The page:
Published: Wed, August 07, 2019
Worldwide | By Lisa Hogan

Beijing Issues Stern Warning to Hong Kong Over Protests

Beijing Issues Stern Warning to Hong Kong Over Protests

Protesters in Hong Kong must not "play with fire" and mistake China's restraint for weakness, Beijing has warned, in its sharpest rebuke yet of the demonstrations in the semi-autonomous city.

Hong Kong was hit by widespread strikes Monday that brought chaos to much of the city's transport network, including Hong Kong International Airport, in the most ambitious day of demonstrations since the movement began in June.

Cebu Pacific said it has been advised that the operations of the Airport Authority Hong Kong (AAHK) are affected by the general strike on Monday.

"The protests taking place in Hong Kong have gone way beyond the scope of freedom of assembly and demonstration", says Yang Guang, spokesperson for China's Hong Kong and Macau Affairs Office (HKMAO).

The remark has come a day after a series of rallies that included bloody clashes between protesters and pro-government men brandishing poles. Riot officers used tear gas and sponge grenades to subdue the protesters.

Airlines in Malaysia, budget or otherwise, recently informed their customers about the rescheduling and cancellation of flights between Hong Kong and Malaysia.

On Monday, a video has surfaced showing that Hong Kong protesters have learned their lesson and are now well-armed with staffs of their own.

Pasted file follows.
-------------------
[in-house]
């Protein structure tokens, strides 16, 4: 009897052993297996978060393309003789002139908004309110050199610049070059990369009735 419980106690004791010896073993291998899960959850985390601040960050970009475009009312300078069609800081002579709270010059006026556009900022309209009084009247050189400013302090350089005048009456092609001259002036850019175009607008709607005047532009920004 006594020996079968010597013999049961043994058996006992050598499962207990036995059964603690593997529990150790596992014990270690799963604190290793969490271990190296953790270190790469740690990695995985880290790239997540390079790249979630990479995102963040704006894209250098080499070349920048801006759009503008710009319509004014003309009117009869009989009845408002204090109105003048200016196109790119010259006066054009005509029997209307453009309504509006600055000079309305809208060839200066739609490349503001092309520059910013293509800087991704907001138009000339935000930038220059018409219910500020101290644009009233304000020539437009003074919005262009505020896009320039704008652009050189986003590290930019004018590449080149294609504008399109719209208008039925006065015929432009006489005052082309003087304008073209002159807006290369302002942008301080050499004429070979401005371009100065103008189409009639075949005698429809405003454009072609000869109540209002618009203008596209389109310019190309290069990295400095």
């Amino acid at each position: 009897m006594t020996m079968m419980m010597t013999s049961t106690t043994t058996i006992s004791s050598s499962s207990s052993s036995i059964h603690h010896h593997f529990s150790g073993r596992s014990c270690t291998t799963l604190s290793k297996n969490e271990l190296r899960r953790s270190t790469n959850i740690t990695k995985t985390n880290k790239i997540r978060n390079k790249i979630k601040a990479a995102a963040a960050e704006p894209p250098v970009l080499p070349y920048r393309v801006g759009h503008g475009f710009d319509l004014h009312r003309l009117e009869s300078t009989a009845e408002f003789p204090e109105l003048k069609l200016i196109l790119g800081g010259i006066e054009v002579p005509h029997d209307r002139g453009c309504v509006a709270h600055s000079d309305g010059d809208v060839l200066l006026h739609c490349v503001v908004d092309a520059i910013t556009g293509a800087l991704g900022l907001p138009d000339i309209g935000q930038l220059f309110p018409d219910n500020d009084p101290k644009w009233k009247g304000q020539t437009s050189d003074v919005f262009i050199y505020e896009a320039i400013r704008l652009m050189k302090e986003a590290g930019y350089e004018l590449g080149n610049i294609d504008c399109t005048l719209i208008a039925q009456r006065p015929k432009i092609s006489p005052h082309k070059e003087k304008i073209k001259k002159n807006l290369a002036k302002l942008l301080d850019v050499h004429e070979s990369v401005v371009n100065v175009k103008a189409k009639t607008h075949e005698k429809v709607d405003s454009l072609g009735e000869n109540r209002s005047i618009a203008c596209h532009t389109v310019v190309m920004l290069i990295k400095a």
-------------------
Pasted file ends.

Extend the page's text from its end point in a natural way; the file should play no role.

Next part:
Anti-China forces are the "behind-the-scenes masterminds" of violence in the city, the spokesman claimed.

"We continue to allow these violent protesters to make use of the fugitive offenders bill and these demands to hide their ulterior motives that is going to push Hong Kong to the verge of a very unsafe situation", she said, adding "those ulterior motives are going to destroy Hong Kong, to risk "one country, two systems" and also to proceed with what they call revolution".

"We call on the government to return the power back to the people and to address the demands of Hong Kong citizens", one activist said during the news conference shown on several local TV channels.

The amount of violence and property damage has increased in recent protests, with 10 people injured last week when fireworks were shot from a moving vehicle into a crowd of pro-democracy activists.

Lam told reporters that the protesters had "ulterior motives" that threaten Hong Kong's prosperity and security.

Hong Kong's embattled and deeply unpopular leader, Carrie Lam, appeared in public for the first time in two weeks on Monday morning, condemning the protesters and saying that they had pushed Hong Kong "to the verge of a very unsafe situation" and that they were using opposition to her now-shelved extradition bill as an excuse to undermine Beijing's sovereignty in Hong Kong to "destroy the way of life cherished by the 7 million [residents]". A movement against an extradition bill that would have allowed residents to be sent to mainland China to stand trial has expanded into demands for an investigation into alleged police abuse at protests and the dissolution of the legislature. "Don't ever underestimate the firm resolve and enormous strength of the central government".

A former British colony, Hong Kong was returned to China in 1997 under the framework of "one country, two systems", which promised the city certain democratic freedoms not afforded to the Communist Party-ruled mainland.

Protesters challenged law enforcement in at least eight districts on Monday, responding to continuous rounds of tear gas with practiced swiftness.

Wang Jiangyu, who is an associate law professor at the National University of Singapore, said that while many mainlanders once had sympathy for the protesters' causes, they now view the situation a bit differently.

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